Bob got home from a long day at work, ready to crack open a beer and watch a new Blu-ray disc on his Home Theater in Los Angeles. Bob was definitely a Techy at heart, having purchased his HDTV about 6 years ago. He was using a Component Video connection from his Blu-ray player to his TV, as his TV did not have any HDMI inputs. That didn’t bother
Bob one bit, as he knew that a Component Video connection was still an HD connection to his TV, albeit an older one. This time when he turned on his TV however, something was definitely wrong. The picture didn’t have nearly the crispness it had last night. All the characters in the movie seemed fuzzy an undefined. The darker sequences of the movie no longer had any depth to them and were instead much flatter and unrefined. He put in the second of the 3 blu-ray discs he purchased and saw similar results. After the 3rd disc was in, he knew something was definitely wrong. Bob realized is HD picture was not an HD picture at all.
Bob is just a typical example of what many people faced beginning January first of 2011. Beginning in January, a process was set in motion to that will phase out analog HD component video connections forever on all HD players and may even affect HD boxes from TV providers such as DirecTV, Timer Warner and Verizon. This will affect all Home Theater in Los Angeles and beyond.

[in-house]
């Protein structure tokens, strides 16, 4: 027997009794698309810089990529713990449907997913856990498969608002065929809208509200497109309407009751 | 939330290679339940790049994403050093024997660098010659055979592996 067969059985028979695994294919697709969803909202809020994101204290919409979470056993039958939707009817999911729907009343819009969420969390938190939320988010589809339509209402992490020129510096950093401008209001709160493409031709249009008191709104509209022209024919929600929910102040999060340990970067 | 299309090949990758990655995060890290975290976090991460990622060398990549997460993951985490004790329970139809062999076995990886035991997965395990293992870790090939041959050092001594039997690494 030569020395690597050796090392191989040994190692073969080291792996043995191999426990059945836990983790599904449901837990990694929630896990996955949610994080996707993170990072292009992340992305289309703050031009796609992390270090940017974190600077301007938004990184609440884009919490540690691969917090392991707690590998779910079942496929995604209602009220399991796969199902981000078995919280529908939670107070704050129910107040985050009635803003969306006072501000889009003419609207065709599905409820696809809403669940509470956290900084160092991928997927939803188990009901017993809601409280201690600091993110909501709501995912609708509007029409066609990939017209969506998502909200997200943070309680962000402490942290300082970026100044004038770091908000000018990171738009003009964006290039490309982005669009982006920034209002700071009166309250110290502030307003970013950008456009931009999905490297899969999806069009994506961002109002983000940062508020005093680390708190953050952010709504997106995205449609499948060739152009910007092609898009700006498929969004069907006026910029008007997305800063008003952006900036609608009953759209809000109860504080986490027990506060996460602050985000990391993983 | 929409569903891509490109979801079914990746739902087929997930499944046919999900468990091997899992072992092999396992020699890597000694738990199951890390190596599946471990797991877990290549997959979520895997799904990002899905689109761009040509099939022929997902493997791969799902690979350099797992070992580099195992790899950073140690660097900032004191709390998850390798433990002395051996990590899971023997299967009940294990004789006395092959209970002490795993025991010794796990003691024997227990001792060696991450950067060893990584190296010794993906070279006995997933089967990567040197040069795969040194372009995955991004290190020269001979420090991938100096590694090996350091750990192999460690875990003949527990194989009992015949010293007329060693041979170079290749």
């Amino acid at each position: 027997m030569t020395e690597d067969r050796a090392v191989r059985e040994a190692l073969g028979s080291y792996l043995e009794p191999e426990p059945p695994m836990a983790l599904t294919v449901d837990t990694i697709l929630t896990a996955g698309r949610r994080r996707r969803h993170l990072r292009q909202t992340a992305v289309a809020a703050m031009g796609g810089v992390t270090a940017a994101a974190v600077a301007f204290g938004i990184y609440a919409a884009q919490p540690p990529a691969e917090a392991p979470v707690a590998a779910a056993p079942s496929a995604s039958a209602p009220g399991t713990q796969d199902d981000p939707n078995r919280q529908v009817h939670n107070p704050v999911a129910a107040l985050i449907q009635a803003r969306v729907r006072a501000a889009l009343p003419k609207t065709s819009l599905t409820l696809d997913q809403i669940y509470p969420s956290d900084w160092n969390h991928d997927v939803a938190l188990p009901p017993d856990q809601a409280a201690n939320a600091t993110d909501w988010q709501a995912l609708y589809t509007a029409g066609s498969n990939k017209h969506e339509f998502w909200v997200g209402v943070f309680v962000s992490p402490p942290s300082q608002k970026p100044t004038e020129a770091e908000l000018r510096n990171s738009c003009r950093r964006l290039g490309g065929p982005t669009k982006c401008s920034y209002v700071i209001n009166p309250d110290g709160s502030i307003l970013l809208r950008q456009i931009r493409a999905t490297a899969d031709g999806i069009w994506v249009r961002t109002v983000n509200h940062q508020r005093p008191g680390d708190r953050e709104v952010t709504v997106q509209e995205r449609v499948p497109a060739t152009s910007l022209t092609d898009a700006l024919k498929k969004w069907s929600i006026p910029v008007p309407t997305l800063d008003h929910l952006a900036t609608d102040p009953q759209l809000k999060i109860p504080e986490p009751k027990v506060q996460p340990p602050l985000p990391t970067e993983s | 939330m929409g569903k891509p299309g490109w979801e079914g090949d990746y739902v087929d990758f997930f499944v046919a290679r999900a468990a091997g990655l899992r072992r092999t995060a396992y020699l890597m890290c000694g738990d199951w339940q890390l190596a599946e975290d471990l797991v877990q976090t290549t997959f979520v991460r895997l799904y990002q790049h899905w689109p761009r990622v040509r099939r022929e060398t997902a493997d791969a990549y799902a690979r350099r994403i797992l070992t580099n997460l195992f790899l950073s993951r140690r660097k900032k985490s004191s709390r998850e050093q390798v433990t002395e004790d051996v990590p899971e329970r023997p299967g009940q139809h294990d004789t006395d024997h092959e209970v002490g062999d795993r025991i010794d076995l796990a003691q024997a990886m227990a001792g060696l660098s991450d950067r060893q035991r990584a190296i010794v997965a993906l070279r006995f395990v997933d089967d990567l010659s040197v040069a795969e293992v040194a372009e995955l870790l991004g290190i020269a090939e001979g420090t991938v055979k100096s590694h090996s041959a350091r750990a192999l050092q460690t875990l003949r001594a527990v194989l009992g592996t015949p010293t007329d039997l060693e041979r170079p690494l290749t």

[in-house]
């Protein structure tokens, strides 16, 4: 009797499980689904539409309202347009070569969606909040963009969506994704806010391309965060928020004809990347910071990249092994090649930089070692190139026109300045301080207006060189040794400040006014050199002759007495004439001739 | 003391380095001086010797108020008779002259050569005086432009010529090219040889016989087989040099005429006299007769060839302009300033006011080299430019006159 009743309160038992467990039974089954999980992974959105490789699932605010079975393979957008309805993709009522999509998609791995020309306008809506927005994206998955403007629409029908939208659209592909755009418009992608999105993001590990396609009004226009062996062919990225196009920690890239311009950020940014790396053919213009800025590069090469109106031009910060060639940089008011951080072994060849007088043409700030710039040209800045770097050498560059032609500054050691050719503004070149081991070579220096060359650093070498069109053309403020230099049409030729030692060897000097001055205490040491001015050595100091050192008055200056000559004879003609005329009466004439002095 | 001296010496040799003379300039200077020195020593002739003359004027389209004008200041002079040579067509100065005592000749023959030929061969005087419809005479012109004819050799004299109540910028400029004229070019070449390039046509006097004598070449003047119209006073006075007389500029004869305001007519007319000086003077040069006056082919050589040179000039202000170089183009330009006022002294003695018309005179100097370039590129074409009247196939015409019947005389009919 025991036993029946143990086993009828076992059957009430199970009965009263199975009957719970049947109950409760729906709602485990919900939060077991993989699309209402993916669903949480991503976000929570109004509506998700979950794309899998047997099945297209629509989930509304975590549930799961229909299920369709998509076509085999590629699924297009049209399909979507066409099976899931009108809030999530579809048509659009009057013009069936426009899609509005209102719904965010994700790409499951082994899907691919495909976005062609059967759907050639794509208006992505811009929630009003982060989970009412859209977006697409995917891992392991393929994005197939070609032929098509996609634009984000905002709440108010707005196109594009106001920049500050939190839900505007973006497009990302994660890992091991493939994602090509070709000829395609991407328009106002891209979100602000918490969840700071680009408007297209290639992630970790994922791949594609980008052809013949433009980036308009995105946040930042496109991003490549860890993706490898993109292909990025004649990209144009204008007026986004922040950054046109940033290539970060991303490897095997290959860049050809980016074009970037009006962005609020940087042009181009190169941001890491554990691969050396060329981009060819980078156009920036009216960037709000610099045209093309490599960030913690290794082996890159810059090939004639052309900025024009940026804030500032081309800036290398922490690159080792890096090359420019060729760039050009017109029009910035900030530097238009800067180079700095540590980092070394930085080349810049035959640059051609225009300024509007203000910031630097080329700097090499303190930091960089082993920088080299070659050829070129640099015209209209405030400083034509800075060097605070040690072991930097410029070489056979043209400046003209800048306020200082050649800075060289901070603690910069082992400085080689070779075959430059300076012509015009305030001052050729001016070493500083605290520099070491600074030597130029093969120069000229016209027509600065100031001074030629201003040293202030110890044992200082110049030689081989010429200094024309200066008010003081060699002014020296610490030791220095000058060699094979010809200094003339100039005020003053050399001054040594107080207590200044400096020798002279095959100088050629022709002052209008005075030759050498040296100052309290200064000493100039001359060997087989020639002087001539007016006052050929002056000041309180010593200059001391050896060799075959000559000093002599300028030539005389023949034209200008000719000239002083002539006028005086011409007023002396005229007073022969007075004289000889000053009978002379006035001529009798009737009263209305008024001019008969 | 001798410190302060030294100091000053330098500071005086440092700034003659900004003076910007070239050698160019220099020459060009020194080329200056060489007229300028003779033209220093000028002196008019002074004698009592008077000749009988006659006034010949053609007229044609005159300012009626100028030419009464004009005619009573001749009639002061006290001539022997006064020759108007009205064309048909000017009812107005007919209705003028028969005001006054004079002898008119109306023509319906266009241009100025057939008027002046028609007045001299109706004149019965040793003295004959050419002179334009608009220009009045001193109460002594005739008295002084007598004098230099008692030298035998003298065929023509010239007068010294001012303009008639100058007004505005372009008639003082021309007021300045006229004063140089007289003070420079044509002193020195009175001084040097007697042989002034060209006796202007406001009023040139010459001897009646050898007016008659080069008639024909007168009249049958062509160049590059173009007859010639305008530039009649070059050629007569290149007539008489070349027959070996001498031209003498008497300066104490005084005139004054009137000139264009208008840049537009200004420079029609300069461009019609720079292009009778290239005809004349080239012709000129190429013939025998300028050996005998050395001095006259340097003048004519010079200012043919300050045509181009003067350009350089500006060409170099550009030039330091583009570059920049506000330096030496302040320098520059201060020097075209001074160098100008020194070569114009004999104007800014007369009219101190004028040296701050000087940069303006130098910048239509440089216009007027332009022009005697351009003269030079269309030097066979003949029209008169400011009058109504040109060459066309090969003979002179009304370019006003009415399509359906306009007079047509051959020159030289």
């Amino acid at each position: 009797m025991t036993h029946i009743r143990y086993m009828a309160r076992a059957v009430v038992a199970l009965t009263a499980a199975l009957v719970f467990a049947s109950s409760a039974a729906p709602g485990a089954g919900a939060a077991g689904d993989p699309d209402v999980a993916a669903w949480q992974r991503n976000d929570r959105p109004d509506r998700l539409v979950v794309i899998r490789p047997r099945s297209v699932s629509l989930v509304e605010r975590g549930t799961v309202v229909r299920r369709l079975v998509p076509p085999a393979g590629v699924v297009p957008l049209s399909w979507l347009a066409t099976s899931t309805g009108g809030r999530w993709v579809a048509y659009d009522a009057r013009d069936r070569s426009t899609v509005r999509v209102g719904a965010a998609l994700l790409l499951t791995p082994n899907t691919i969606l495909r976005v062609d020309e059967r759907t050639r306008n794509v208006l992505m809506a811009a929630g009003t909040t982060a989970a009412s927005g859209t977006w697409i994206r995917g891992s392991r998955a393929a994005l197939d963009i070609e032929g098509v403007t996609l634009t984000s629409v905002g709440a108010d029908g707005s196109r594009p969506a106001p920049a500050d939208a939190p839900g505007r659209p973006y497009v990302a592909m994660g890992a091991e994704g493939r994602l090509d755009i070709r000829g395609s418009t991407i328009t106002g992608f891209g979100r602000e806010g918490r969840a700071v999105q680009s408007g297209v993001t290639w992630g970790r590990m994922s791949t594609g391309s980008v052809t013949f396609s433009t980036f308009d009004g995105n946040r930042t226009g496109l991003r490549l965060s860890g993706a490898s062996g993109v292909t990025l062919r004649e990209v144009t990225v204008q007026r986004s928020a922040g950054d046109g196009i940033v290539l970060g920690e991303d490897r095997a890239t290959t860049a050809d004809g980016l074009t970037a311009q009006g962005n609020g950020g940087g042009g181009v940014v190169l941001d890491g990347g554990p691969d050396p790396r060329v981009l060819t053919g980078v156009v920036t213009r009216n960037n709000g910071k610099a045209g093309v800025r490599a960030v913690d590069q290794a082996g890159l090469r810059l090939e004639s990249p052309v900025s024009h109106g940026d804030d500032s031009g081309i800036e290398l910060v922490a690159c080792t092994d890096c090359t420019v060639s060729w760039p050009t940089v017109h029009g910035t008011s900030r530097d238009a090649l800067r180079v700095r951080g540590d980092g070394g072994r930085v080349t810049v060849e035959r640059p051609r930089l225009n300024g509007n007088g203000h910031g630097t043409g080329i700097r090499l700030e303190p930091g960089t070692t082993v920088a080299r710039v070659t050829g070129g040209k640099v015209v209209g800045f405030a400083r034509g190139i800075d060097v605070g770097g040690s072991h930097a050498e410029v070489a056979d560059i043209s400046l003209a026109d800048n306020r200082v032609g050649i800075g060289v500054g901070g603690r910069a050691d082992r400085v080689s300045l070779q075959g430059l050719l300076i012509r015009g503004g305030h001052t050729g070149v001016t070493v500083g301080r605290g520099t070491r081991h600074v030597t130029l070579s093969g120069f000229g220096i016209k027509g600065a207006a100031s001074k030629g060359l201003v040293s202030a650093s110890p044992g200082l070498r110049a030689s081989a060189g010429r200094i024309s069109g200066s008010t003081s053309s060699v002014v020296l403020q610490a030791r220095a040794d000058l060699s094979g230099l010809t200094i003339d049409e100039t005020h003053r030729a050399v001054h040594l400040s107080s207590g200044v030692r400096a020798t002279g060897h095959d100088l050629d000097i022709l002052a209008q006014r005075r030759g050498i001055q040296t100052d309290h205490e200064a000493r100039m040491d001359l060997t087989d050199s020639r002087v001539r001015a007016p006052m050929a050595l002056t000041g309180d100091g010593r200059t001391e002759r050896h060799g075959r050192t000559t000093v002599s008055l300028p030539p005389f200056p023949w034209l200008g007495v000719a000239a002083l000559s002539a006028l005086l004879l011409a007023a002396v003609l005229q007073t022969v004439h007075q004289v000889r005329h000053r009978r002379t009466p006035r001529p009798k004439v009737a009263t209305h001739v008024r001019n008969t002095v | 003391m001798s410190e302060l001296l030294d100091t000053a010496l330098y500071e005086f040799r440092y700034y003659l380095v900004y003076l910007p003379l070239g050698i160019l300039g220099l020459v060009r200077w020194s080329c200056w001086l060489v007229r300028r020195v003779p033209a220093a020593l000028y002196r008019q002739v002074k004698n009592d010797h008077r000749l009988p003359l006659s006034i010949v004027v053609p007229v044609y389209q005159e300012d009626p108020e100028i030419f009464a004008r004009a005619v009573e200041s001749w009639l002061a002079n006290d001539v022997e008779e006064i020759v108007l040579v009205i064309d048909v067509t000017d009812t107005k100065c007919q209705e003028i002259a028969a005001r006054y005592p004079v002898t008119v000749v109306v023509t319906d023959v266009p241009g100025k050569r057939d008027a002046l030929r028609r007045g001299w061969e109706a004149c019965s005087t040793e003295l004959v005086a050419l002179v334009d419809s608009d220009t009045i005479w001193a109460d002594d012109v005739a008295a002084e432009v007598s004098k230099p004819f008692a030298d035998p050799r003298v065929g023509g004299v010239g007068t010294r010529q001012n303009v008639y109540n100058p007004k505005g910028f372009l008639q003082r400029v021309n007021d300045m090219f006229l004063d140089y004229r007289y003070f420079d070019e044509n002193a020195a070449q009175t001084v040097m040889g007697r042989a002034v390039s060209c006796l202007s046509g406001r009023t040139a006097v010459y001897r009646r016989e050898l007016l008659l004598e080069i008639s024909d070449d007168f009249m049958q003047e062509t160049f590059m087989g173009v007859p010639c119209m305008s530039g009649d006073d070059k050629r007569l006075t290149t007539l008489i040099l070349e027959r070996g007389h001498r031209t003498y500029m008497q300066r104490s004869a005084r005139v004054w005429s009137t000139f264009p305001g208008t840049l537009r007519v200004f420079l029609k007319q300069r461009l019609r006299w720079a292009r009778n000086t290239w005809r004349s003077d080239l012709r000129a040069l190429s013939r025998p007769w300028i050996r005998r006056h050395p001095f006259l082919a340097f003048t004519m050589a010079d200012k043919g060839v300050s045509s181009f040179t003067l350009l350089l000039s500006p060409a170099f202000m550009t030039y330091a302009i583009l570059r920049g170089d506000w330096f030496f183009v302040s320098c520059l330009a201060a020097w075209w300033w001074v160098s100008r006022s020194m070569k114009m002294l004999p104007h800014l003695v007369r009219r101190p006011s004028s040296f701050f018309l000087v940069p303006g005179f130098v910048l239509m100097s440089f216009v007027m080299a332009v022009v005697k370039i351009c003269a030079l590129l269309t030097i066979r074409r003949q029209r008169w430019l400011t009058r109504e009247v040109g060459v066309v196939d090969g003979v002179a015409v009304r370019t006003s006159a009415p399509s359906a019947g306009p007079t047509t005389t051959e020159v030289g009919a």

The first step of this process has already begun. Any new Blu-ray players or other media player manufactured after January 1st, 2011 will have component video outputs that play standard definition material only, if they will play anything at all. This will eventually roll into no media player of any kind will have Component Video inputs by the end of 2013.
Think you are immune if you purchased your Blu-ray or other media player 3 years ago with a Component Video connection to your TV? Not so fast! The second part of this process that will affect everyone with a legacy player is the Studio’s ability to engage an “Image Constraint Token” on any blu-ray disc or other physical media they release. If the ICT is put on a disc or other physical media, the output of the movie will only be standard definition via the component video output, regardless of when the device was purchased.
The good news is that the component video outputs of boxes from your favorite pay for TV providers (DirecTV, Time-Warner, Verizon) are regulated by a different standard and are therefore immune to this problem. Thus, Bob and people like Bob still have HD content they can consume with their older HD TVs.
Now what about those more affluent home owners with a central A/V rack full of equipment in addition to their Home Theater systems? Sure they have an HDMI connection going from there blu-ray player to their main TV in their theater, but what about all those other TVs in their home that they watch movies on? They are hooked up with a component video connection, and they will have a much more complicated problem on their hands.
Their solution? Contact Technospeak at 855-TECHSPK (855-832-4775) or [email protected] where we have the answers to this and other A/V problems consumers may have. At Technospeak, we take the Techy out of Technology.